“In our dreams, we have limitless resources and the people yield themselves with perfect docility to our molding hands. The present education conventions fade from their minds, and unhampered by tradition, we work our own good will upon a grateful and responsive rural folk. We shall not try to make these people or any of their children into philosophers or men of learning or men of science. We have not to raise up from among them authors, editors, poets or men of letters. We shall not search for embryo great artists, painters, musicians nor lawyers, doctors, preachers, politicians, statesmen, of whom we have an ample supply…The task we set before ourselves is very simple as well as a very beautiful one, to train these people as we find them to a perfectly ideal life just where they are. So we will organize our children and teach them to do in a perfect way the things their fathers and mothers are doing in an imperfect way, in the homes, in the shops and on the farm.”[10]

The General Education Board, founded by John D. Rockefeller in 1902, provided grants to rural schools and the passage comes from one of its publications titled “The Country School of To-morrow”. Rich private foundations have a long history of trying to influence educational policy and affect educational reform to create citizens, rather workers, in their preferred image. This disturbing trend continues today in Bill Gates Achieve Inc and its funding of the Common Core State Standards initiative. Many wondered why Exxon Mobil ran television advertisements supporting Common Core a couple of years ago.[11] Perhaps Rockefeller’s ideals in the early 20th century persist today — Exxon has its roots in Standard Oil for which Rockefeller is famous!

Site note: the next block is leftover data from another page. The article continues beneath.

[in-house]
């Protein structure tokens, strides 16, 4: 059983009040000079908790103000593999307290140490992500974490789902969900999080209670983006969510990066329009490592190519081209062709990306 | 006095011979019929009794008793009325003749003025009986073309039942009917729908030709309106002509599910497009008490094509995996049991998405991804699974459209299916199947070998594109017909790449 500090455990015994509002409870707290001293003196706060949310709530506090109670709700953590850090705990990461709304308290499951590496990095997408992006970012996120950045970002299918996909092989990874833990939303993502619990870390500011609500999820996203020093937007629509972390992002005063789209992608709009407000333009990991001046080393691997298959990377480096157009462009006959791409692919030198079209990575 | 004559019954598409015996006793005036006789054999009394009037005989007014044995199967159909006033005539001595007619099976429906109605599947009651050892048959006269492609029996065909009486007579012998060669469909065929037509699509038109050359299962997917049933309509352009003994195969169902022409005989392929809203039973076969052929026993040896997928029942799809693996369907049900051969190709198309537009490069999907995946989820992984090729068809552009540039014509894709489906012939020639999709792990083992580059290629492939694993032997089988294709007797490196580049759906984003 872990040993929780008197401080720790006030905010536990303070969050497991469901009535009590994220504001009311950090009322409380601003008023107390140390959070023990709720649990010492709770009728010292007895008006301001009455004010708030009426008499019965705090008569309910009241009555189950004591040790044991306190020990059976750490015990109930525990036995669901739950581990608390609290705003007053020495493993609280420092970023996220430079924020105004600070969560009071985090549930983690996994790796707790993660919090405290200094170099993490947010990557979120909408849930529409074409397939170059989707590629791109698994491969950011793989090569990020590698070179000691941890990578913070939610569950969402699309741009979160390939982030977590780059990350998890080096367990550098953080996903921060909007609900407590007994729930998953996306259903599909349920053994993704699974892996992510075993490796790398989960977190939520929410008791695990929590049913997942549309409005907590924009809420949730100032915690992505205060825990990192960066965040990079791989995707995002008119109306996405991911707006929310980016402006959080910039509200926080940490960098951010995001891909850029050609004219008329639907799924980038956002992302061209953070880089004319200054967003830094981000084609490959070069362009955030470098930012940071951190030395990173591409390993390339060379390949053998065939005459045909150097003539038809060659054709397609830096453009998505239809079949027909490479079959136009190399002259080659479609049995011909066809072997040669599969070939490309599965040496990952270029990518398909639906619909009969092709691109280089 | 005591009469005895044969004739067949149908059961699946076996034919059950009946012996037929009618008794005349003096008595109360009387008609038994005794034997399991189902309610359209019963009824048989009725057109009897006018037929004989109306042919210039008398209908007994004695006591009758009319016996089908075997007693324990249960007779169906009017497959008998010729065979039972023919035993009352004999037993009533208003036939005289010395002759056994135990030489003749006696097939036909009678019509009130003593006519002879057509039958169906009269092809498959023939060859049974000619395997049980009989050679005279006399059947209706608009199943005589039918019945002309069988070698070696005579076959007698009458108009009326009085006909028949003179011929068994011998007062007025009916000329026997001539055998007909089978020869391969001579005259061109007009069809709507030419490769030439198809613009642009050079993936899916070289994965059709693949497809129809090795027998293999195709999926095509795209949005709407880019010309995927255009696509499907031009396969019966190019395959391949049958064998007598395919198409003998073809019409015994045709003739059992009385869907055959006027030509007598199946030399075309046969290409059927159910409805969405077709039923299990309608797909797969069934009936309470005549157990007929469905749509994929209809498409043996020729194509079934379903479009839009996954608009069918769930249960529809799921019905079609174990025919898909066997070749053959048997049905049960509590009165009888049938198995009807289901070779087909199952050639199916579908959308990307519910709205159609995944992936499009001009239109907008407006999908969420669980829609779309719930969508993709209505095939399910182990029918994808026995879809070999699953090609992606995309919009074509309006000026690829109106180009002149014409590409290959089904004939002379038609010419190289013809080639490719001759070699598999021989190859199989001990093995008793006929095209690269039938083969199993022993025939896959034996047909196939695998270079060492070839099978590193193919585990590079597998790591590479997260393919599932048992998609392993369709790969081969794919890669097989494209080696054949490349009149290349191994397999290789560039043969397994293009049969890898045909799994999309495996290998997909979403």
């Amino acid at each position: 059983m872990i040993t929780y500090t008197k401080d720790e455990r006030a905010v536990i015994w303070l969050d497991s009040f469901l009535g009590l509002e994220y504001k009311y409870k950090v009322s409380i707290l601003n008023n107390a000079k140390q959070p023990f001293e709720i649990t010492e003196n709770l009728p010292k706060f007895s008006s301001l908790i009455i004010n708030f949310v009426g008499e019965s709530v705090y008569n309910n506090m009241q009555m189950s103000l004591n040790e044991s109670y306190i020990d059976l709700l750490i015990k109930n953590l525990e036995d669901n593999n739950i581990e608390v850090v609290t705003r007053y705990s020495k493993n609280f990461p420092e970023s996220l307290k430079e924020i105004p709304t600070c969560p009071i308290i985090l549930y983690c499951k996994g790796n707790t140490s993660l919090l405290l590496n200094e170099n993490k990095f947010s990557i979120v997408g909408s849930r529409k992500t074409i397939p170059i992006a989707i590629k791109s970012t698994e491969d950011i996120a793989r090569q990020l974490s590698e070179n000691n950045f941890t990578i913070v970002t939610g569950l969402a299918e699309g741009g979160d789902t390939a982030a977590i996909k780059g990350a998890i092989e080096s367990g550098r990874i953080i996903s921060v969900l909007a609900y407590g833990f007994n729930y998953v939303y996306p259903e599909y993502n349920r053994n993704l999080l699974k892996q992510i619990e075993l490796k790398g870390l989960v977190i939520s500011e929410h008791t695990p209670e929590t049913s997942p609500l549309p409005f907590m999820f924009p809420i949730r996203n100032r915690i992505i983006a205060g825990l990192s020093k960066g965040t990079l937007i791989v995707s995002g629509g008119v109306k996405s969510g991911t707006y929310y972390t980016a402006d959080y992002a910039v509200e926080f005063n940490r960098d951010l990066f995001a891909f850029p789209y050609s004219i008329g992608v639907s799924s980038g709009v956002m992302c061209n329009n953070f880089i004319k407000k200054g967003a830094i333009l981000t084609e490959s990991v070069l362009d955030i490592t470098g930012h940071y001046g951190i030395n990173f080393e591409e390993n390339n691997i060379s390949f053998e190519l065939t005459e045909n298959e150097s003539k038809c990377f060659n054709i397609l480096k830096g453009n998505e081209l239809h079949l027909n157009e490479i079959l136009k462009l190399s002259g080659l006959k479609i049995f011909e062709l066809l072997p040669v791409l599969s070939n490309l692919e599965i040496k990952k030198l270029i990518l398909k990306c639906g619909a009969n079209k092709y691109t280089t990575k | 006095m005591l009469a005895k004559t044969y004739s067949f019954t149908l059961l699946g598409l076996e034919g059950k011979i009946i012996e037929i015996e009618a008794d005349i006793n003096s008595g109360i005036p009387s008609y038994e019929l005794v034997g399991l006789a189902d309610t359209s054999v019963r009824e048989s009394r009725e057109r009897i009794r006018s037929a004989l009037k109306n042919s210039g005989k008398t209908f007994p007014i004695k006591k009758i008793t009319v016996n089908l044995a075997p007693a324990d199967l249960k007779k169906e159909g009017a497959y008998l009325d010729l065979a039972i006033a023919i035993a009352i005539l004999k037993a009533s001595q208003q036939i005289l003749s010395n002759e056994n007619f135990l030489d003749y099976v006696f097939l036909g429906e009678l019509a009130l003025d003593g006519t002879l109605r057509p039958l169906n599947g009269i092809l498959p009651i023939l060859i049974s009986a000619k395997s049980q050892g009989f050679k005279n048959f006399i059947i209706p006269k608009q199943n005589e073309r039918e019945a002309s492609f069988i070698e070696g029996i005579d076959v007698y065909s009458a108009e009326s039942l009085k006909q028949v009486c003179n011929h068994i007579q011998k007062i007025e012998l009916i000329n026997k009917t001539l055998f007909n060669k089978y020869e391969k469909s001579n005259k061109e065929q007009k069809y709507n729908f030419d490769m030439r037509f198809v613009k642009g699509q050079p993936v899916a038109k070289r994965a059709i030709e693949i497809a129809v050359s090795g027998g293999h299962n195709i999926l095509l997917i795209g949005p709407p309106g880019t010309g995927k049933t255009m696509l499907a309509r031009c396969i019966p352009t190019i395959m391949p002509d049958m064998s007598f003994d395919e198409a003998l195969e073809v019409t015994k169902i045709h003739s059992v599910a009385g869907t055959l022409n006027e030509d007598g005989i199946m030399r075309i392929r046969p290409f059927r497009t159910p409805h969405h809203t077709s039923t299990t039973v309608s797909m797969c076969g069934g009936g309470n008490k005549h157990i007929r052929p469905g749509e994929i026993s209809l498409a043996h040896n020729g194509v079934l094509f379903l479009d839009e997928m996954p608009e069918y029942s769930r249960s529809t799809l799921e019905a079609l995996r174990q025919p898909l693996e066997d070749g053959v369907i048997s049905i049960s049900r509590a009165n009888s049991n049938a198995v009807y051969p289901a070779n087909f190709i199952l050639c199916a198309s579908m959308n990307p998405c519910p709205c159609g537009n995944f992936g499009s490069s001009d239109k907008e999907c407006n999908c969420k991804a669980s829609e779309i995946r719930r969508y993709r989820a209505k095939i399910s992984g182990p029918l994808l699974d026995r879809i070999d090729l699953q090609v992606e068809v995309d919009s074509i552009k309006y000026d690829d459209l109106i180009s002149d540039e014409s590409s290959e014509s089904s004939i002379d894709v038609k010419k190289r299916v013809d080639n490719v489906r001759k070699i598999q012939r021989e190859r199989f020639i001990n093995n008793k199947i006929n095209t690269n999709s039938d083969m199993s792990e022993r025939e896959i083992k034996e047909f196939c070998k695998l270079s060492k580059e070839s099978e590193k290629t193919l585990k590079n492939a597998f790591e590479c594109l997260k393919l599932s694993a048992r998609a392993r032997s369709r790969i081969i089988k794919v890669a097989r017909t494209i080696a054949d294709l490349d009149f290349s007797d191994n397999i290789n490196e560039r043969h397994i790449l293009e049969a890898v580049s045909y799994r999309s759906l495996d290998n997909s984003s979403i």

Next month we will look at the vilification of parents and the victimization of children as part of the reformers’ playbook. In the meantime, we will wisely monitor the data and the details of education which, when combined with a Biblical world view, equips the believer to “… live soberly, righteously, and godly, in this present world.” Titus 2:12b


  1. Available for purchase along with the entire conference at https://resources.khouse.org/individual_sessions/dlkicda10r/  ↩

  2. At the 2102 Strategic Perspectives International Conference, Michal A. Teoli received as an eighteen year old his Silver medallion!  ↩

  3. http://rogerbrinner.com/  ↩

  4. 1 Chronicles 12:32  ↩

  5. http://dictionary.reference.com/browse/perspective  ↩

  6. http://www.achieve.org/college-and-career-readiness  ↩

  7. http://edexcellence.net/articles/the-retreat-from-college-readiness  ↩

  8. The heptadic structure of classical education!  ↩

  9. The trivium served as antecedent for the quadrivium and this hierarchy contributed to the etymology of “trivial.”  ↩

  10. General Education Board, Occasional Papers, No. 1, Available here.  ↩

  11. To view one of these, go here.  ↩


Privacy Policy

Copyright © 1996-2017 by Koinonia House Inc., P.O. Box D, Coeur d’Alene, ID 83816